For once, Barack Obama and the Republican-led Congress appear ready to cooperate on a vital national issue.
It’s not the Iran nuclear deal, of course.
It’s the question of reforming the nation’s criminal justice system. It’s now clear the political left and right want changes. And no wonder. The United States, with just 5 percent of the world’s population, houses 25 percent of its prisoners.
Studies, including reports commissioned by our own government, show longer sentences don’t deter crime. Yet our incarceration rate ranks among the highest in the world.
Fueled by the 1980s war on drugs, we’ve swept far too many nonviolent drug offenders into lengthy prison sentences, further destabilizing inner city neighborhoods in the process.
Conservatives regularly ask where the fathers are in such neighborhoods. Often, the answer is simple: behind bars.
“Mass incarceration makes our country worse off,” the president said in a speech Tuesday to the NAACP’s national convention, “and we need to do something about it.”
He seeks a number of reforms, including a rollback of mandatory minimum sentences for nonviolent offenses.
This is usually the point where GOP leaders say the president is exactly wrong about the nature of the problem and its solution.
But that’s not happening. Senate Judiciary Chairman Chuck Grassley, R-Iowa, told Politico his panel has been working on criminal justice reform for months, and is close to hammering out a bipartisan package that will be announced before the August recess.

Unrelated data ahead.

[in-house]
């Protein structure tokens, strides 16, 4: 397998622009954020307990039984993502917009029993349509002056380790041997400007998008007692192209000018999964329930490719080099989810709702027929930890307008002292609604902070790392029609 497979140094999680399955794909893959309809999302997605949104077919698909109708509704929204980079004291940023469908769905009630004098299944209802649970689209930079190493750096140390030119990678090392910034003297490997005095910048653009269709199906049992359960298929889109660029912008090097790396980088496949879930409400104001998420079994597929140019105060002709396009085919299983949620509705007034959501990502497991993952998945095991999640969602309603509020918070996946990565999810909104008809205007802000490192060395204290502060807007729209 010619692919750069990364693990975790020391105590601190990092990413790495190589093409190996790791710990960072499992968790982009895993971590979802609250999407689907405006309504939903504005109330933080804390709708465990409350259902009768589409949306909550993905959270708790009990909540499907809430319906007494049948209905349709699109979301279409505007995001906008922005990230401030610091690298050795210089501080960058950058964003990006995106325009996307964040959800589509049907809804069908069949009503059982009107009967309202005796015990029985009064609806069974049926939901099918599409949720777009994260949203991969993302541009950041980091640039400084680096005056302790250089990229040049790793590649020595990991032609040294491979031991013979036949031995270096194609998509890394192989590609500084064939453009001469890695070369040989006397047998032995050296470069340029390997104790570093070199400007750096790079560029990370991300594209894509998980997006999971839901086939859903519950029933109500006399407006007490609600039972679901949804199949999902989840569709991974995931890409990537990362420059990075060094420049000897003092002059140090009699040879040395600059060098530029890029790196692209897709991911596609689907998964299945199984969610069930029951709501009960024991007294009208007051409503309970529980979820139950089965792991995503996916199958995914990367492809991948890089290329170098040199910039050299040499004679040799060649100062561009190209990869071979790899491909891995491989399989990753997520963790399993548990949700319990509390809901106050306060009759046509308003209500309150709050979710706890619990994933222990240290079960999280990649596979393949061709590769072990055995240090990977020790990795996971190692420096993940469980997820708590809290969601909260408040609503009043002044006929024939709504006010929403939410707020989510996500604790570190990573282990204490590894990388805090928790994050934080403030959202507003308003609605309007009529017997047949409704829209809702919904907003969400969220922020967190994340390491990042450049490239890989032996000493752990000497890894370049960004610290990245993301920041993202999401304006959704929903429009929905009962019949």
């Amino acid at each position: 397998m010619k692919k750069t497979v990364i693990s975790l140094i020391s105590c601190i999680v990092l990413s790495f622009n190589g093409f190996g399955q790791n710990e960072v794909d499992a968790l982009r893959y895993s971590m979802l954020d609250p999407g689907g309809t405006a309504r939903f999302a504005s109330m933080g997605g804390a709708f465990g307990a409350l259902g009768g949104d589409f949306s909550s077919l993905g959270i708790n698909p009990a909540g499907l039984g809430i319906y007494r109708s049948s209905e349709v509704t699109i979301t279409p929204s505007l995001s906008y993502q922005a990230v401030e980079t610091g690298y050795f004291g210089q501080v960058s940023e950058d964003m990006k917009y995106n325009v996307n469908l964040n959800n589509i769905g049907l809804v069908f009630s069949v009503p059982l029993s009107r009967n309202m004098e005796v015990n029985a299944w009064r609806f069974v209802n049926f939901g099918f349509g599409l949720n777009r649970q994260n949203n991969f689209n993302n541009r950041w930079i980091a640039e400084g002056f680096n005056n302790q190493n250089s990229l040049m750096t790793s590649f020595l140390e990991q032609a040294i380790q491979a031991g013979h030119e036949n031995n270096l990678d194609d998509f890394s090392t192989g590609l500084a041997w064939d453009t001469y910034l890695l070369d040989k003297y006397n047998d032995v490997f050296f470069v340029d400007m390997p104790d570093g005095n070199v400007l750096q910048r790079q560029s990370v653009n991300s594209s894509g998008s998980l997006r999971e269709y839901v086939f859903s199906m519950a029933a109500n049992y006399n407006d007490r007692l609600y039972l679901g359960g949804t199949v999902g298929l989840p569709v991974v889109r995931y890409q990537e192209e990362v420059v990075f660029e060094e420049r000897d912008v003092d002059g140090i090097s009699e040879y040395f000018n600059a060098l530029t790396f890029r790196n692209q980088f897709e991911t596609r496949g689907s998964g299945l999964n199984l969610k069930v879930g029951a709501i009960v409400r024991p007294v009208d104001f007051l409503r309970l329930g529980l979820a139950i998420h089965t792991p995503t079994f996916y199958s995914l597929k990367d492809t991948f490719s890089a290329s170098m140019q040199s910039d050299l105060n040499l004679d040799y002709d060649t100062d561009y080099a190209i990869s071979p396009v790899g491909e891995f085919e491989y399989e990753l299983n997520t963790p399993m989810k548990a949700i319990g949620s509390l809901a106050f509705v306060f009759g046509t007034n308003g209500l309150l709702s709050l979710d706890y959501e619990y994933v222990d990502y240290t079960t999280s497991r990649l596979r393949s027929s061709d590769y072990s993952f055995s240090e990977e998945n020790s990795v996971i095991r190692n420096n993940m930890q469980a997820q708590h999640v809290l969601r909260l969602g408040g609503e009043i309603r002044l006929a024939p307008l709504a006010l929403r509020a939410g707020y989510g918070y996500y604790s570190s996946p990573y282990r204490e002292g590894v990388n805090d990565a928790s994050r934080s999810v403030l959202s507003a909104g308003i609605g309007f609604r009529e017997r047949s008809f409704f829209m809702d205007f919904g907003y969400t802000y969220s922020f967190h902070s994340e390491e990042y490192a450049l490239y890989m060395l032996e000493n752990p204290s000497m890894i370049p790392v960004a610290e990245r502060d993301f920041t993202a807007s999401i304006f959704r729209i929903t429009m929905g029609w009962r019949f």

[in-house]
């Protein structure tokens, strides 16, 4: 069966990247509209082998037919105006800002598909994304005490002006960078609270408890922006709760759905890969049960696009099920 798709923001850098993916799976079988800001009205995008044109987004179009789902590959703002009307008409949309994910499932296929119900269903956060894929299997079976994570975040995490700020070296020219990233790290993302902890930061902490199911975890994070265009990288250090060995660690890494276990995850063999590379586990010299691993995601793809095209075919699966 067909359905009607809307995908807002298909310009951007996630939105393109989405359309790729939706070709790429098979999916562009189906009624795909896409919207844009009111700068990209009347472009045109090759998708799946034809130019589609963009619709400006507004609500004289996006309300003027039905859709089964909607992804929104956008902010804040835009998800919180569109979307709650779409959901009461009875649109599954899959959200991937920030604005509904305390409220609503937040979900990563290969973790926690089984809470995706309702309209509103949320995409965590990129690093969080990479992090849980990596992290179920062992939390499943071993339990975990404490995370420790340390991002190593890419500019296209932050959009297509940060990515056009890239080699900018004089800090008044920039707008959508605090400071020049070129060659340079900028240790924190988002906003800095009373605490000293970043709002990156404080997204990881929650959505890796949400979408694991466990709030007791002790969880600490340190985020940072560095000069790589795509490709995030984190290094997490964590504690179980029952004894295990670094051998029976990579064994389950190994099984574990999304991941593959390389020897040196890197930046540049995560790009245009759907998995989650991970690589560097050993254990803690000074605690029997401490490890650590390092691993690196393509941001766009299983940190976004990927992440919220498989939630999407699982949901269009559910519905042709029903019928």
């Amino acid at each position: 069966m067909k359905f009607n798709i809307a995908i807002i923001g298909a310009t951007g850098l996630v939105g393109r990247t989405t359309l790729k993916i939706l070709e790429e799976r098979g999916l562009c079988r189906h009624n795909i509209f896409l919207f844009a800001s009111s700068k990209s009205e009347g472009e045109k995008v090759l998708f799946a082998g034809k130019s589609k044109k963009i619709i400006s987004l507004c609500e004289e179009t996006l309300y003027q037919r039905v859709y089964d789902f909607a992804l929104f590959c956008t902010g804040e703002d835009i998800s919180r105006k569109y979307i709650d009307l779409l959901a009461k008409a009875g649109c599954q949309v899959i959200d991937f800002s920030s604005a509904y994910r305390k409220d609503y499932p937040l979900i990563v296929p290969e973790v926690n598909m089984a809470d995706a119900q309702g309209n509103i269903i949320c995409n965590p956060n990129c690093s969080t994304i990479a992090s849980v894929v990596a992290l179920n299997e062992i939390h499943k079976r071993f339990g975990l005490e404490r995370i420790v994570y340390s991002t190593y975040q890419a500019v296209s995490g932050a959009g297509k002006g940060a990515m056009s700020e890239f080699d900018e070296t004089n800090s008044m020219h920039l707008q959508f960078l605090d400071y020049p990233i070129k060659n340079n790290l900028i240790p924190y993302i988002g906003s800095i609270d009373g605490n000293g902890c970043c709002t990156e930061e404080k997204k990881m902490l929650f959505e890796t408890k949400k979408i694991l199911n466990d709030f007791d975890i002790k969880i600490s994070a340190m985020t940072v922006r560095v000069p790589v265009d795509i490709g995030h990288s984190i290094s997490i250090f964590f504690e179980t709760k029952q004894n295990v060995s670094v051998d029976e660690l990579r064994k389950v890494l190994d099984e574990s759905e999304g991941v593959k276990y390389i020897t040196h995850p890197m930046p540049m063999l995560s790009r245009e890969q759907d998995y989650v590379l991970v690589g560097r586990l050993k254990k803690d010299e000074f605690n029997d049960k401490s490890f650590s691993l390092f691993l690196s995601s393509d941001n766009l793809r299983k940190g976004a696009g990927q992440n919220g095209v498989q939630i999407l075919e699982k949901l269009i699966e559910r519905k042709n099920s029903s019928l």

Over in the House, key leaders are also moving toward reform. House Oversight Committee Chairman Jason Chaffetz, R-Utah, is asking the right questions: “Are we sending the right people to prison? Are we doing the right things once they’re there and what are we doing as a nation to reduce the rate of recidivism … (and) to rehabilitate those who are in need of some rehabilitation?”
We are not doing enough. We need comprehensive legislation retooling our approach to criminal justice, moving federal policies away from the old war-on-drugs focus on stiff sentencing and better aligning them with today’s declining crime rates.
North Carolina leaders can testify that this path works. In 2011, facing an exploding prison population and about $500 million in attendant costs, the N.C. General Assembly adopted a comprehensive reform plan called the Justice Reinvestment Act. Aiming to reserve prison space for the most serious offenders, it shifted misdemeanor offenders from state prisons to county jails. It also beefed up probation services and encouraged participation in treatment programs.
Crime in the state dropped by 11 percent, according to a 2014 report from the Council of State Governments. The prison population has fallen by 8 percent, and the state has saved $560 million in corrections costs.
Will we see a similar breakthrough in Washington?
“This may be an area where we can have some really significant bipartisan legislation,” Obama said Wednesday. Reform won’t eliminate all problems, he added, noting ongoing tensions between blacks and police, and still-high crime rates in cities such as Baltimore and Chicago.
“But this could make a difference,” he said of the proposed reforms. “This is an area where I feel modestly optimistic.”
His cautious phrasing is perhaps understandable, given how easily political squabbling tends to break out in the nation’s capital.
Let’s hope that, for once, lawmakers don’t stick to the script.